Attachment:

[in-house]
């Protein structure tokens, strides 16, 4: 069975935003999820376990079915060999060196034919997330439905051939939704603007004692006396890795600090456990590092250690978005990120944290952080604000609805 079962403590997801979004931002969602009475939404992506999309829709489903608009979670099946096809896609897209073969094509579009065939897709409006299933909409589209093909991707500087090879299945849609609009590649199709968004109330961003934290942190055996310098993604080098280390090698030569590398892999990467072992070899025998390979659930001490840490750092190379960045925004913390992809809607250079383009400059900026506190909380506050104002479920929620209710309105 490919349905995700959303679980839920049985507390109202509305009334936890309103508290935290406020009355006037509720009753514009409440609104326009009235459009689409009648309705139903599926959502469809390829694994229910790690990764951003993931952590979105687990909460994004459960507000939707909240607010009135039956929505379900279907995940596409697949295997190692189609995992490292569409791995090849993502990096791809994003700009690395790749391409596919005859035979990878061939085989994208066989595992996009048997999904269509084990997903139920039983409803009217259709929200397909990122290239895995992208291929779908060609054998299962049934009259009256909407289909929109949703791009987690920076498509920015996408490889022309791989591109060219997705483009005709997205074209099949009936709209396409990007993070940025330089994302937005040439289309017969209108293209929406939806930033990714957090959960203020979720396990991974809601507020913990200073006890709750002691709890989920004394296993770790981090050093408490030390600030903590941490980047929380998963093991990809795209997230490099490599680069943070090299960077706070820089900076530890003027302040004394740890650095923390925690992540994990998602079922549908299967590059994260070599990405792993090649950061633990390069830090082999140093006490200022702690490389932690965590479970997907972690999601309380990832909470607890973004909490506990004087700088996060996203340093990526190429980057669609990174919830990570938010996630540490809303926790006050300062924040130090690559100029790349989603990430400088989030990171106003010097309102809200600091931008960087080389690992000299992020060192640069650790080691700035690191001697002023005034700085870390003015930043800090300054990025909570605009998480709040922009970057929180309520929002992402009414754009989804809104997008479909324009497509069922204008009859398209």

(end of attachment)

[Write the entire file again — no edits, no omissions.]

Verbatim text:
[in-house]
């Protein structure tokens, strides 16, 4: 069975935003999820376990079915060999060196034919997330439905051939939704603007004692006396890795600090456990590092250690978005990120944290952080604000609805 079962403590997801979004931002969602009475939404992506999309829709489903608009979670099946096809896609897209073969094509579009065939897709409006299933909409589209093909991707500087090879299945849609609009590649199709968004109330961003934290942190055996310098993604080098280390090698030569590398892999990467072992070899025998390979659930001490840490750092190379960045925004913390992809809607250079383009400059900026506190909380506050104002479920929620209710309105 490919349905995700959303679980839920049985507390109202509305009334936890309103508290935290406020009355006037509720009753514009409440609104326009009235459009689409009648309705139903599926959502469809390829694994229910790690990764951003993931952590979105687990909460994004459960507000939707909240607010009135039956929505379900279907995940596409697949295997190692189609995992490292569409791995090849993502990096791809994003700009690395790749391409596919005859035979990878061939085989994208066989595992996009048997999904269509084990997903139920039983409803009217259709929200397909990122290239895995992208291929779908060609054998299962049934009259009256909407289909929109949703791009987690920076498509920015996408490889022309791989591109060219997705483009005709997205074209099949009936709209396409990007993070940025330089994302937005040439289309017969209108293209929406939806930033990714957090959960203020979720396990991974809601507020913990200073006890709750002691709890989920004394296993770790981090050093408490030390600030903590941490980047929380998963093991990809795209997230490099490599680069943070090299960077706070820089900076530890003027302040004394740890650095923390925690992540994990998602079922549908299967590059994260070599990405792993090649950061633990390069830090082999140093006490200022702690490389932690965590479970997907972690999601309380990832909470607890973004909490506990004087700088996060996203340093990526190429980057669609990174919830990570938010996630540490809303926790006050300062924040130090690559100029790349989603990430400088989030990171106003010097309102809200600091931008960087080389690992000299992020060192640069650790080691700035690191001697002023005034700085870390003015930043800090300054990025909570605009998480709040922009970057929180309520929002992402009414754009989804809104997008479909324009497509069922204008009859398209």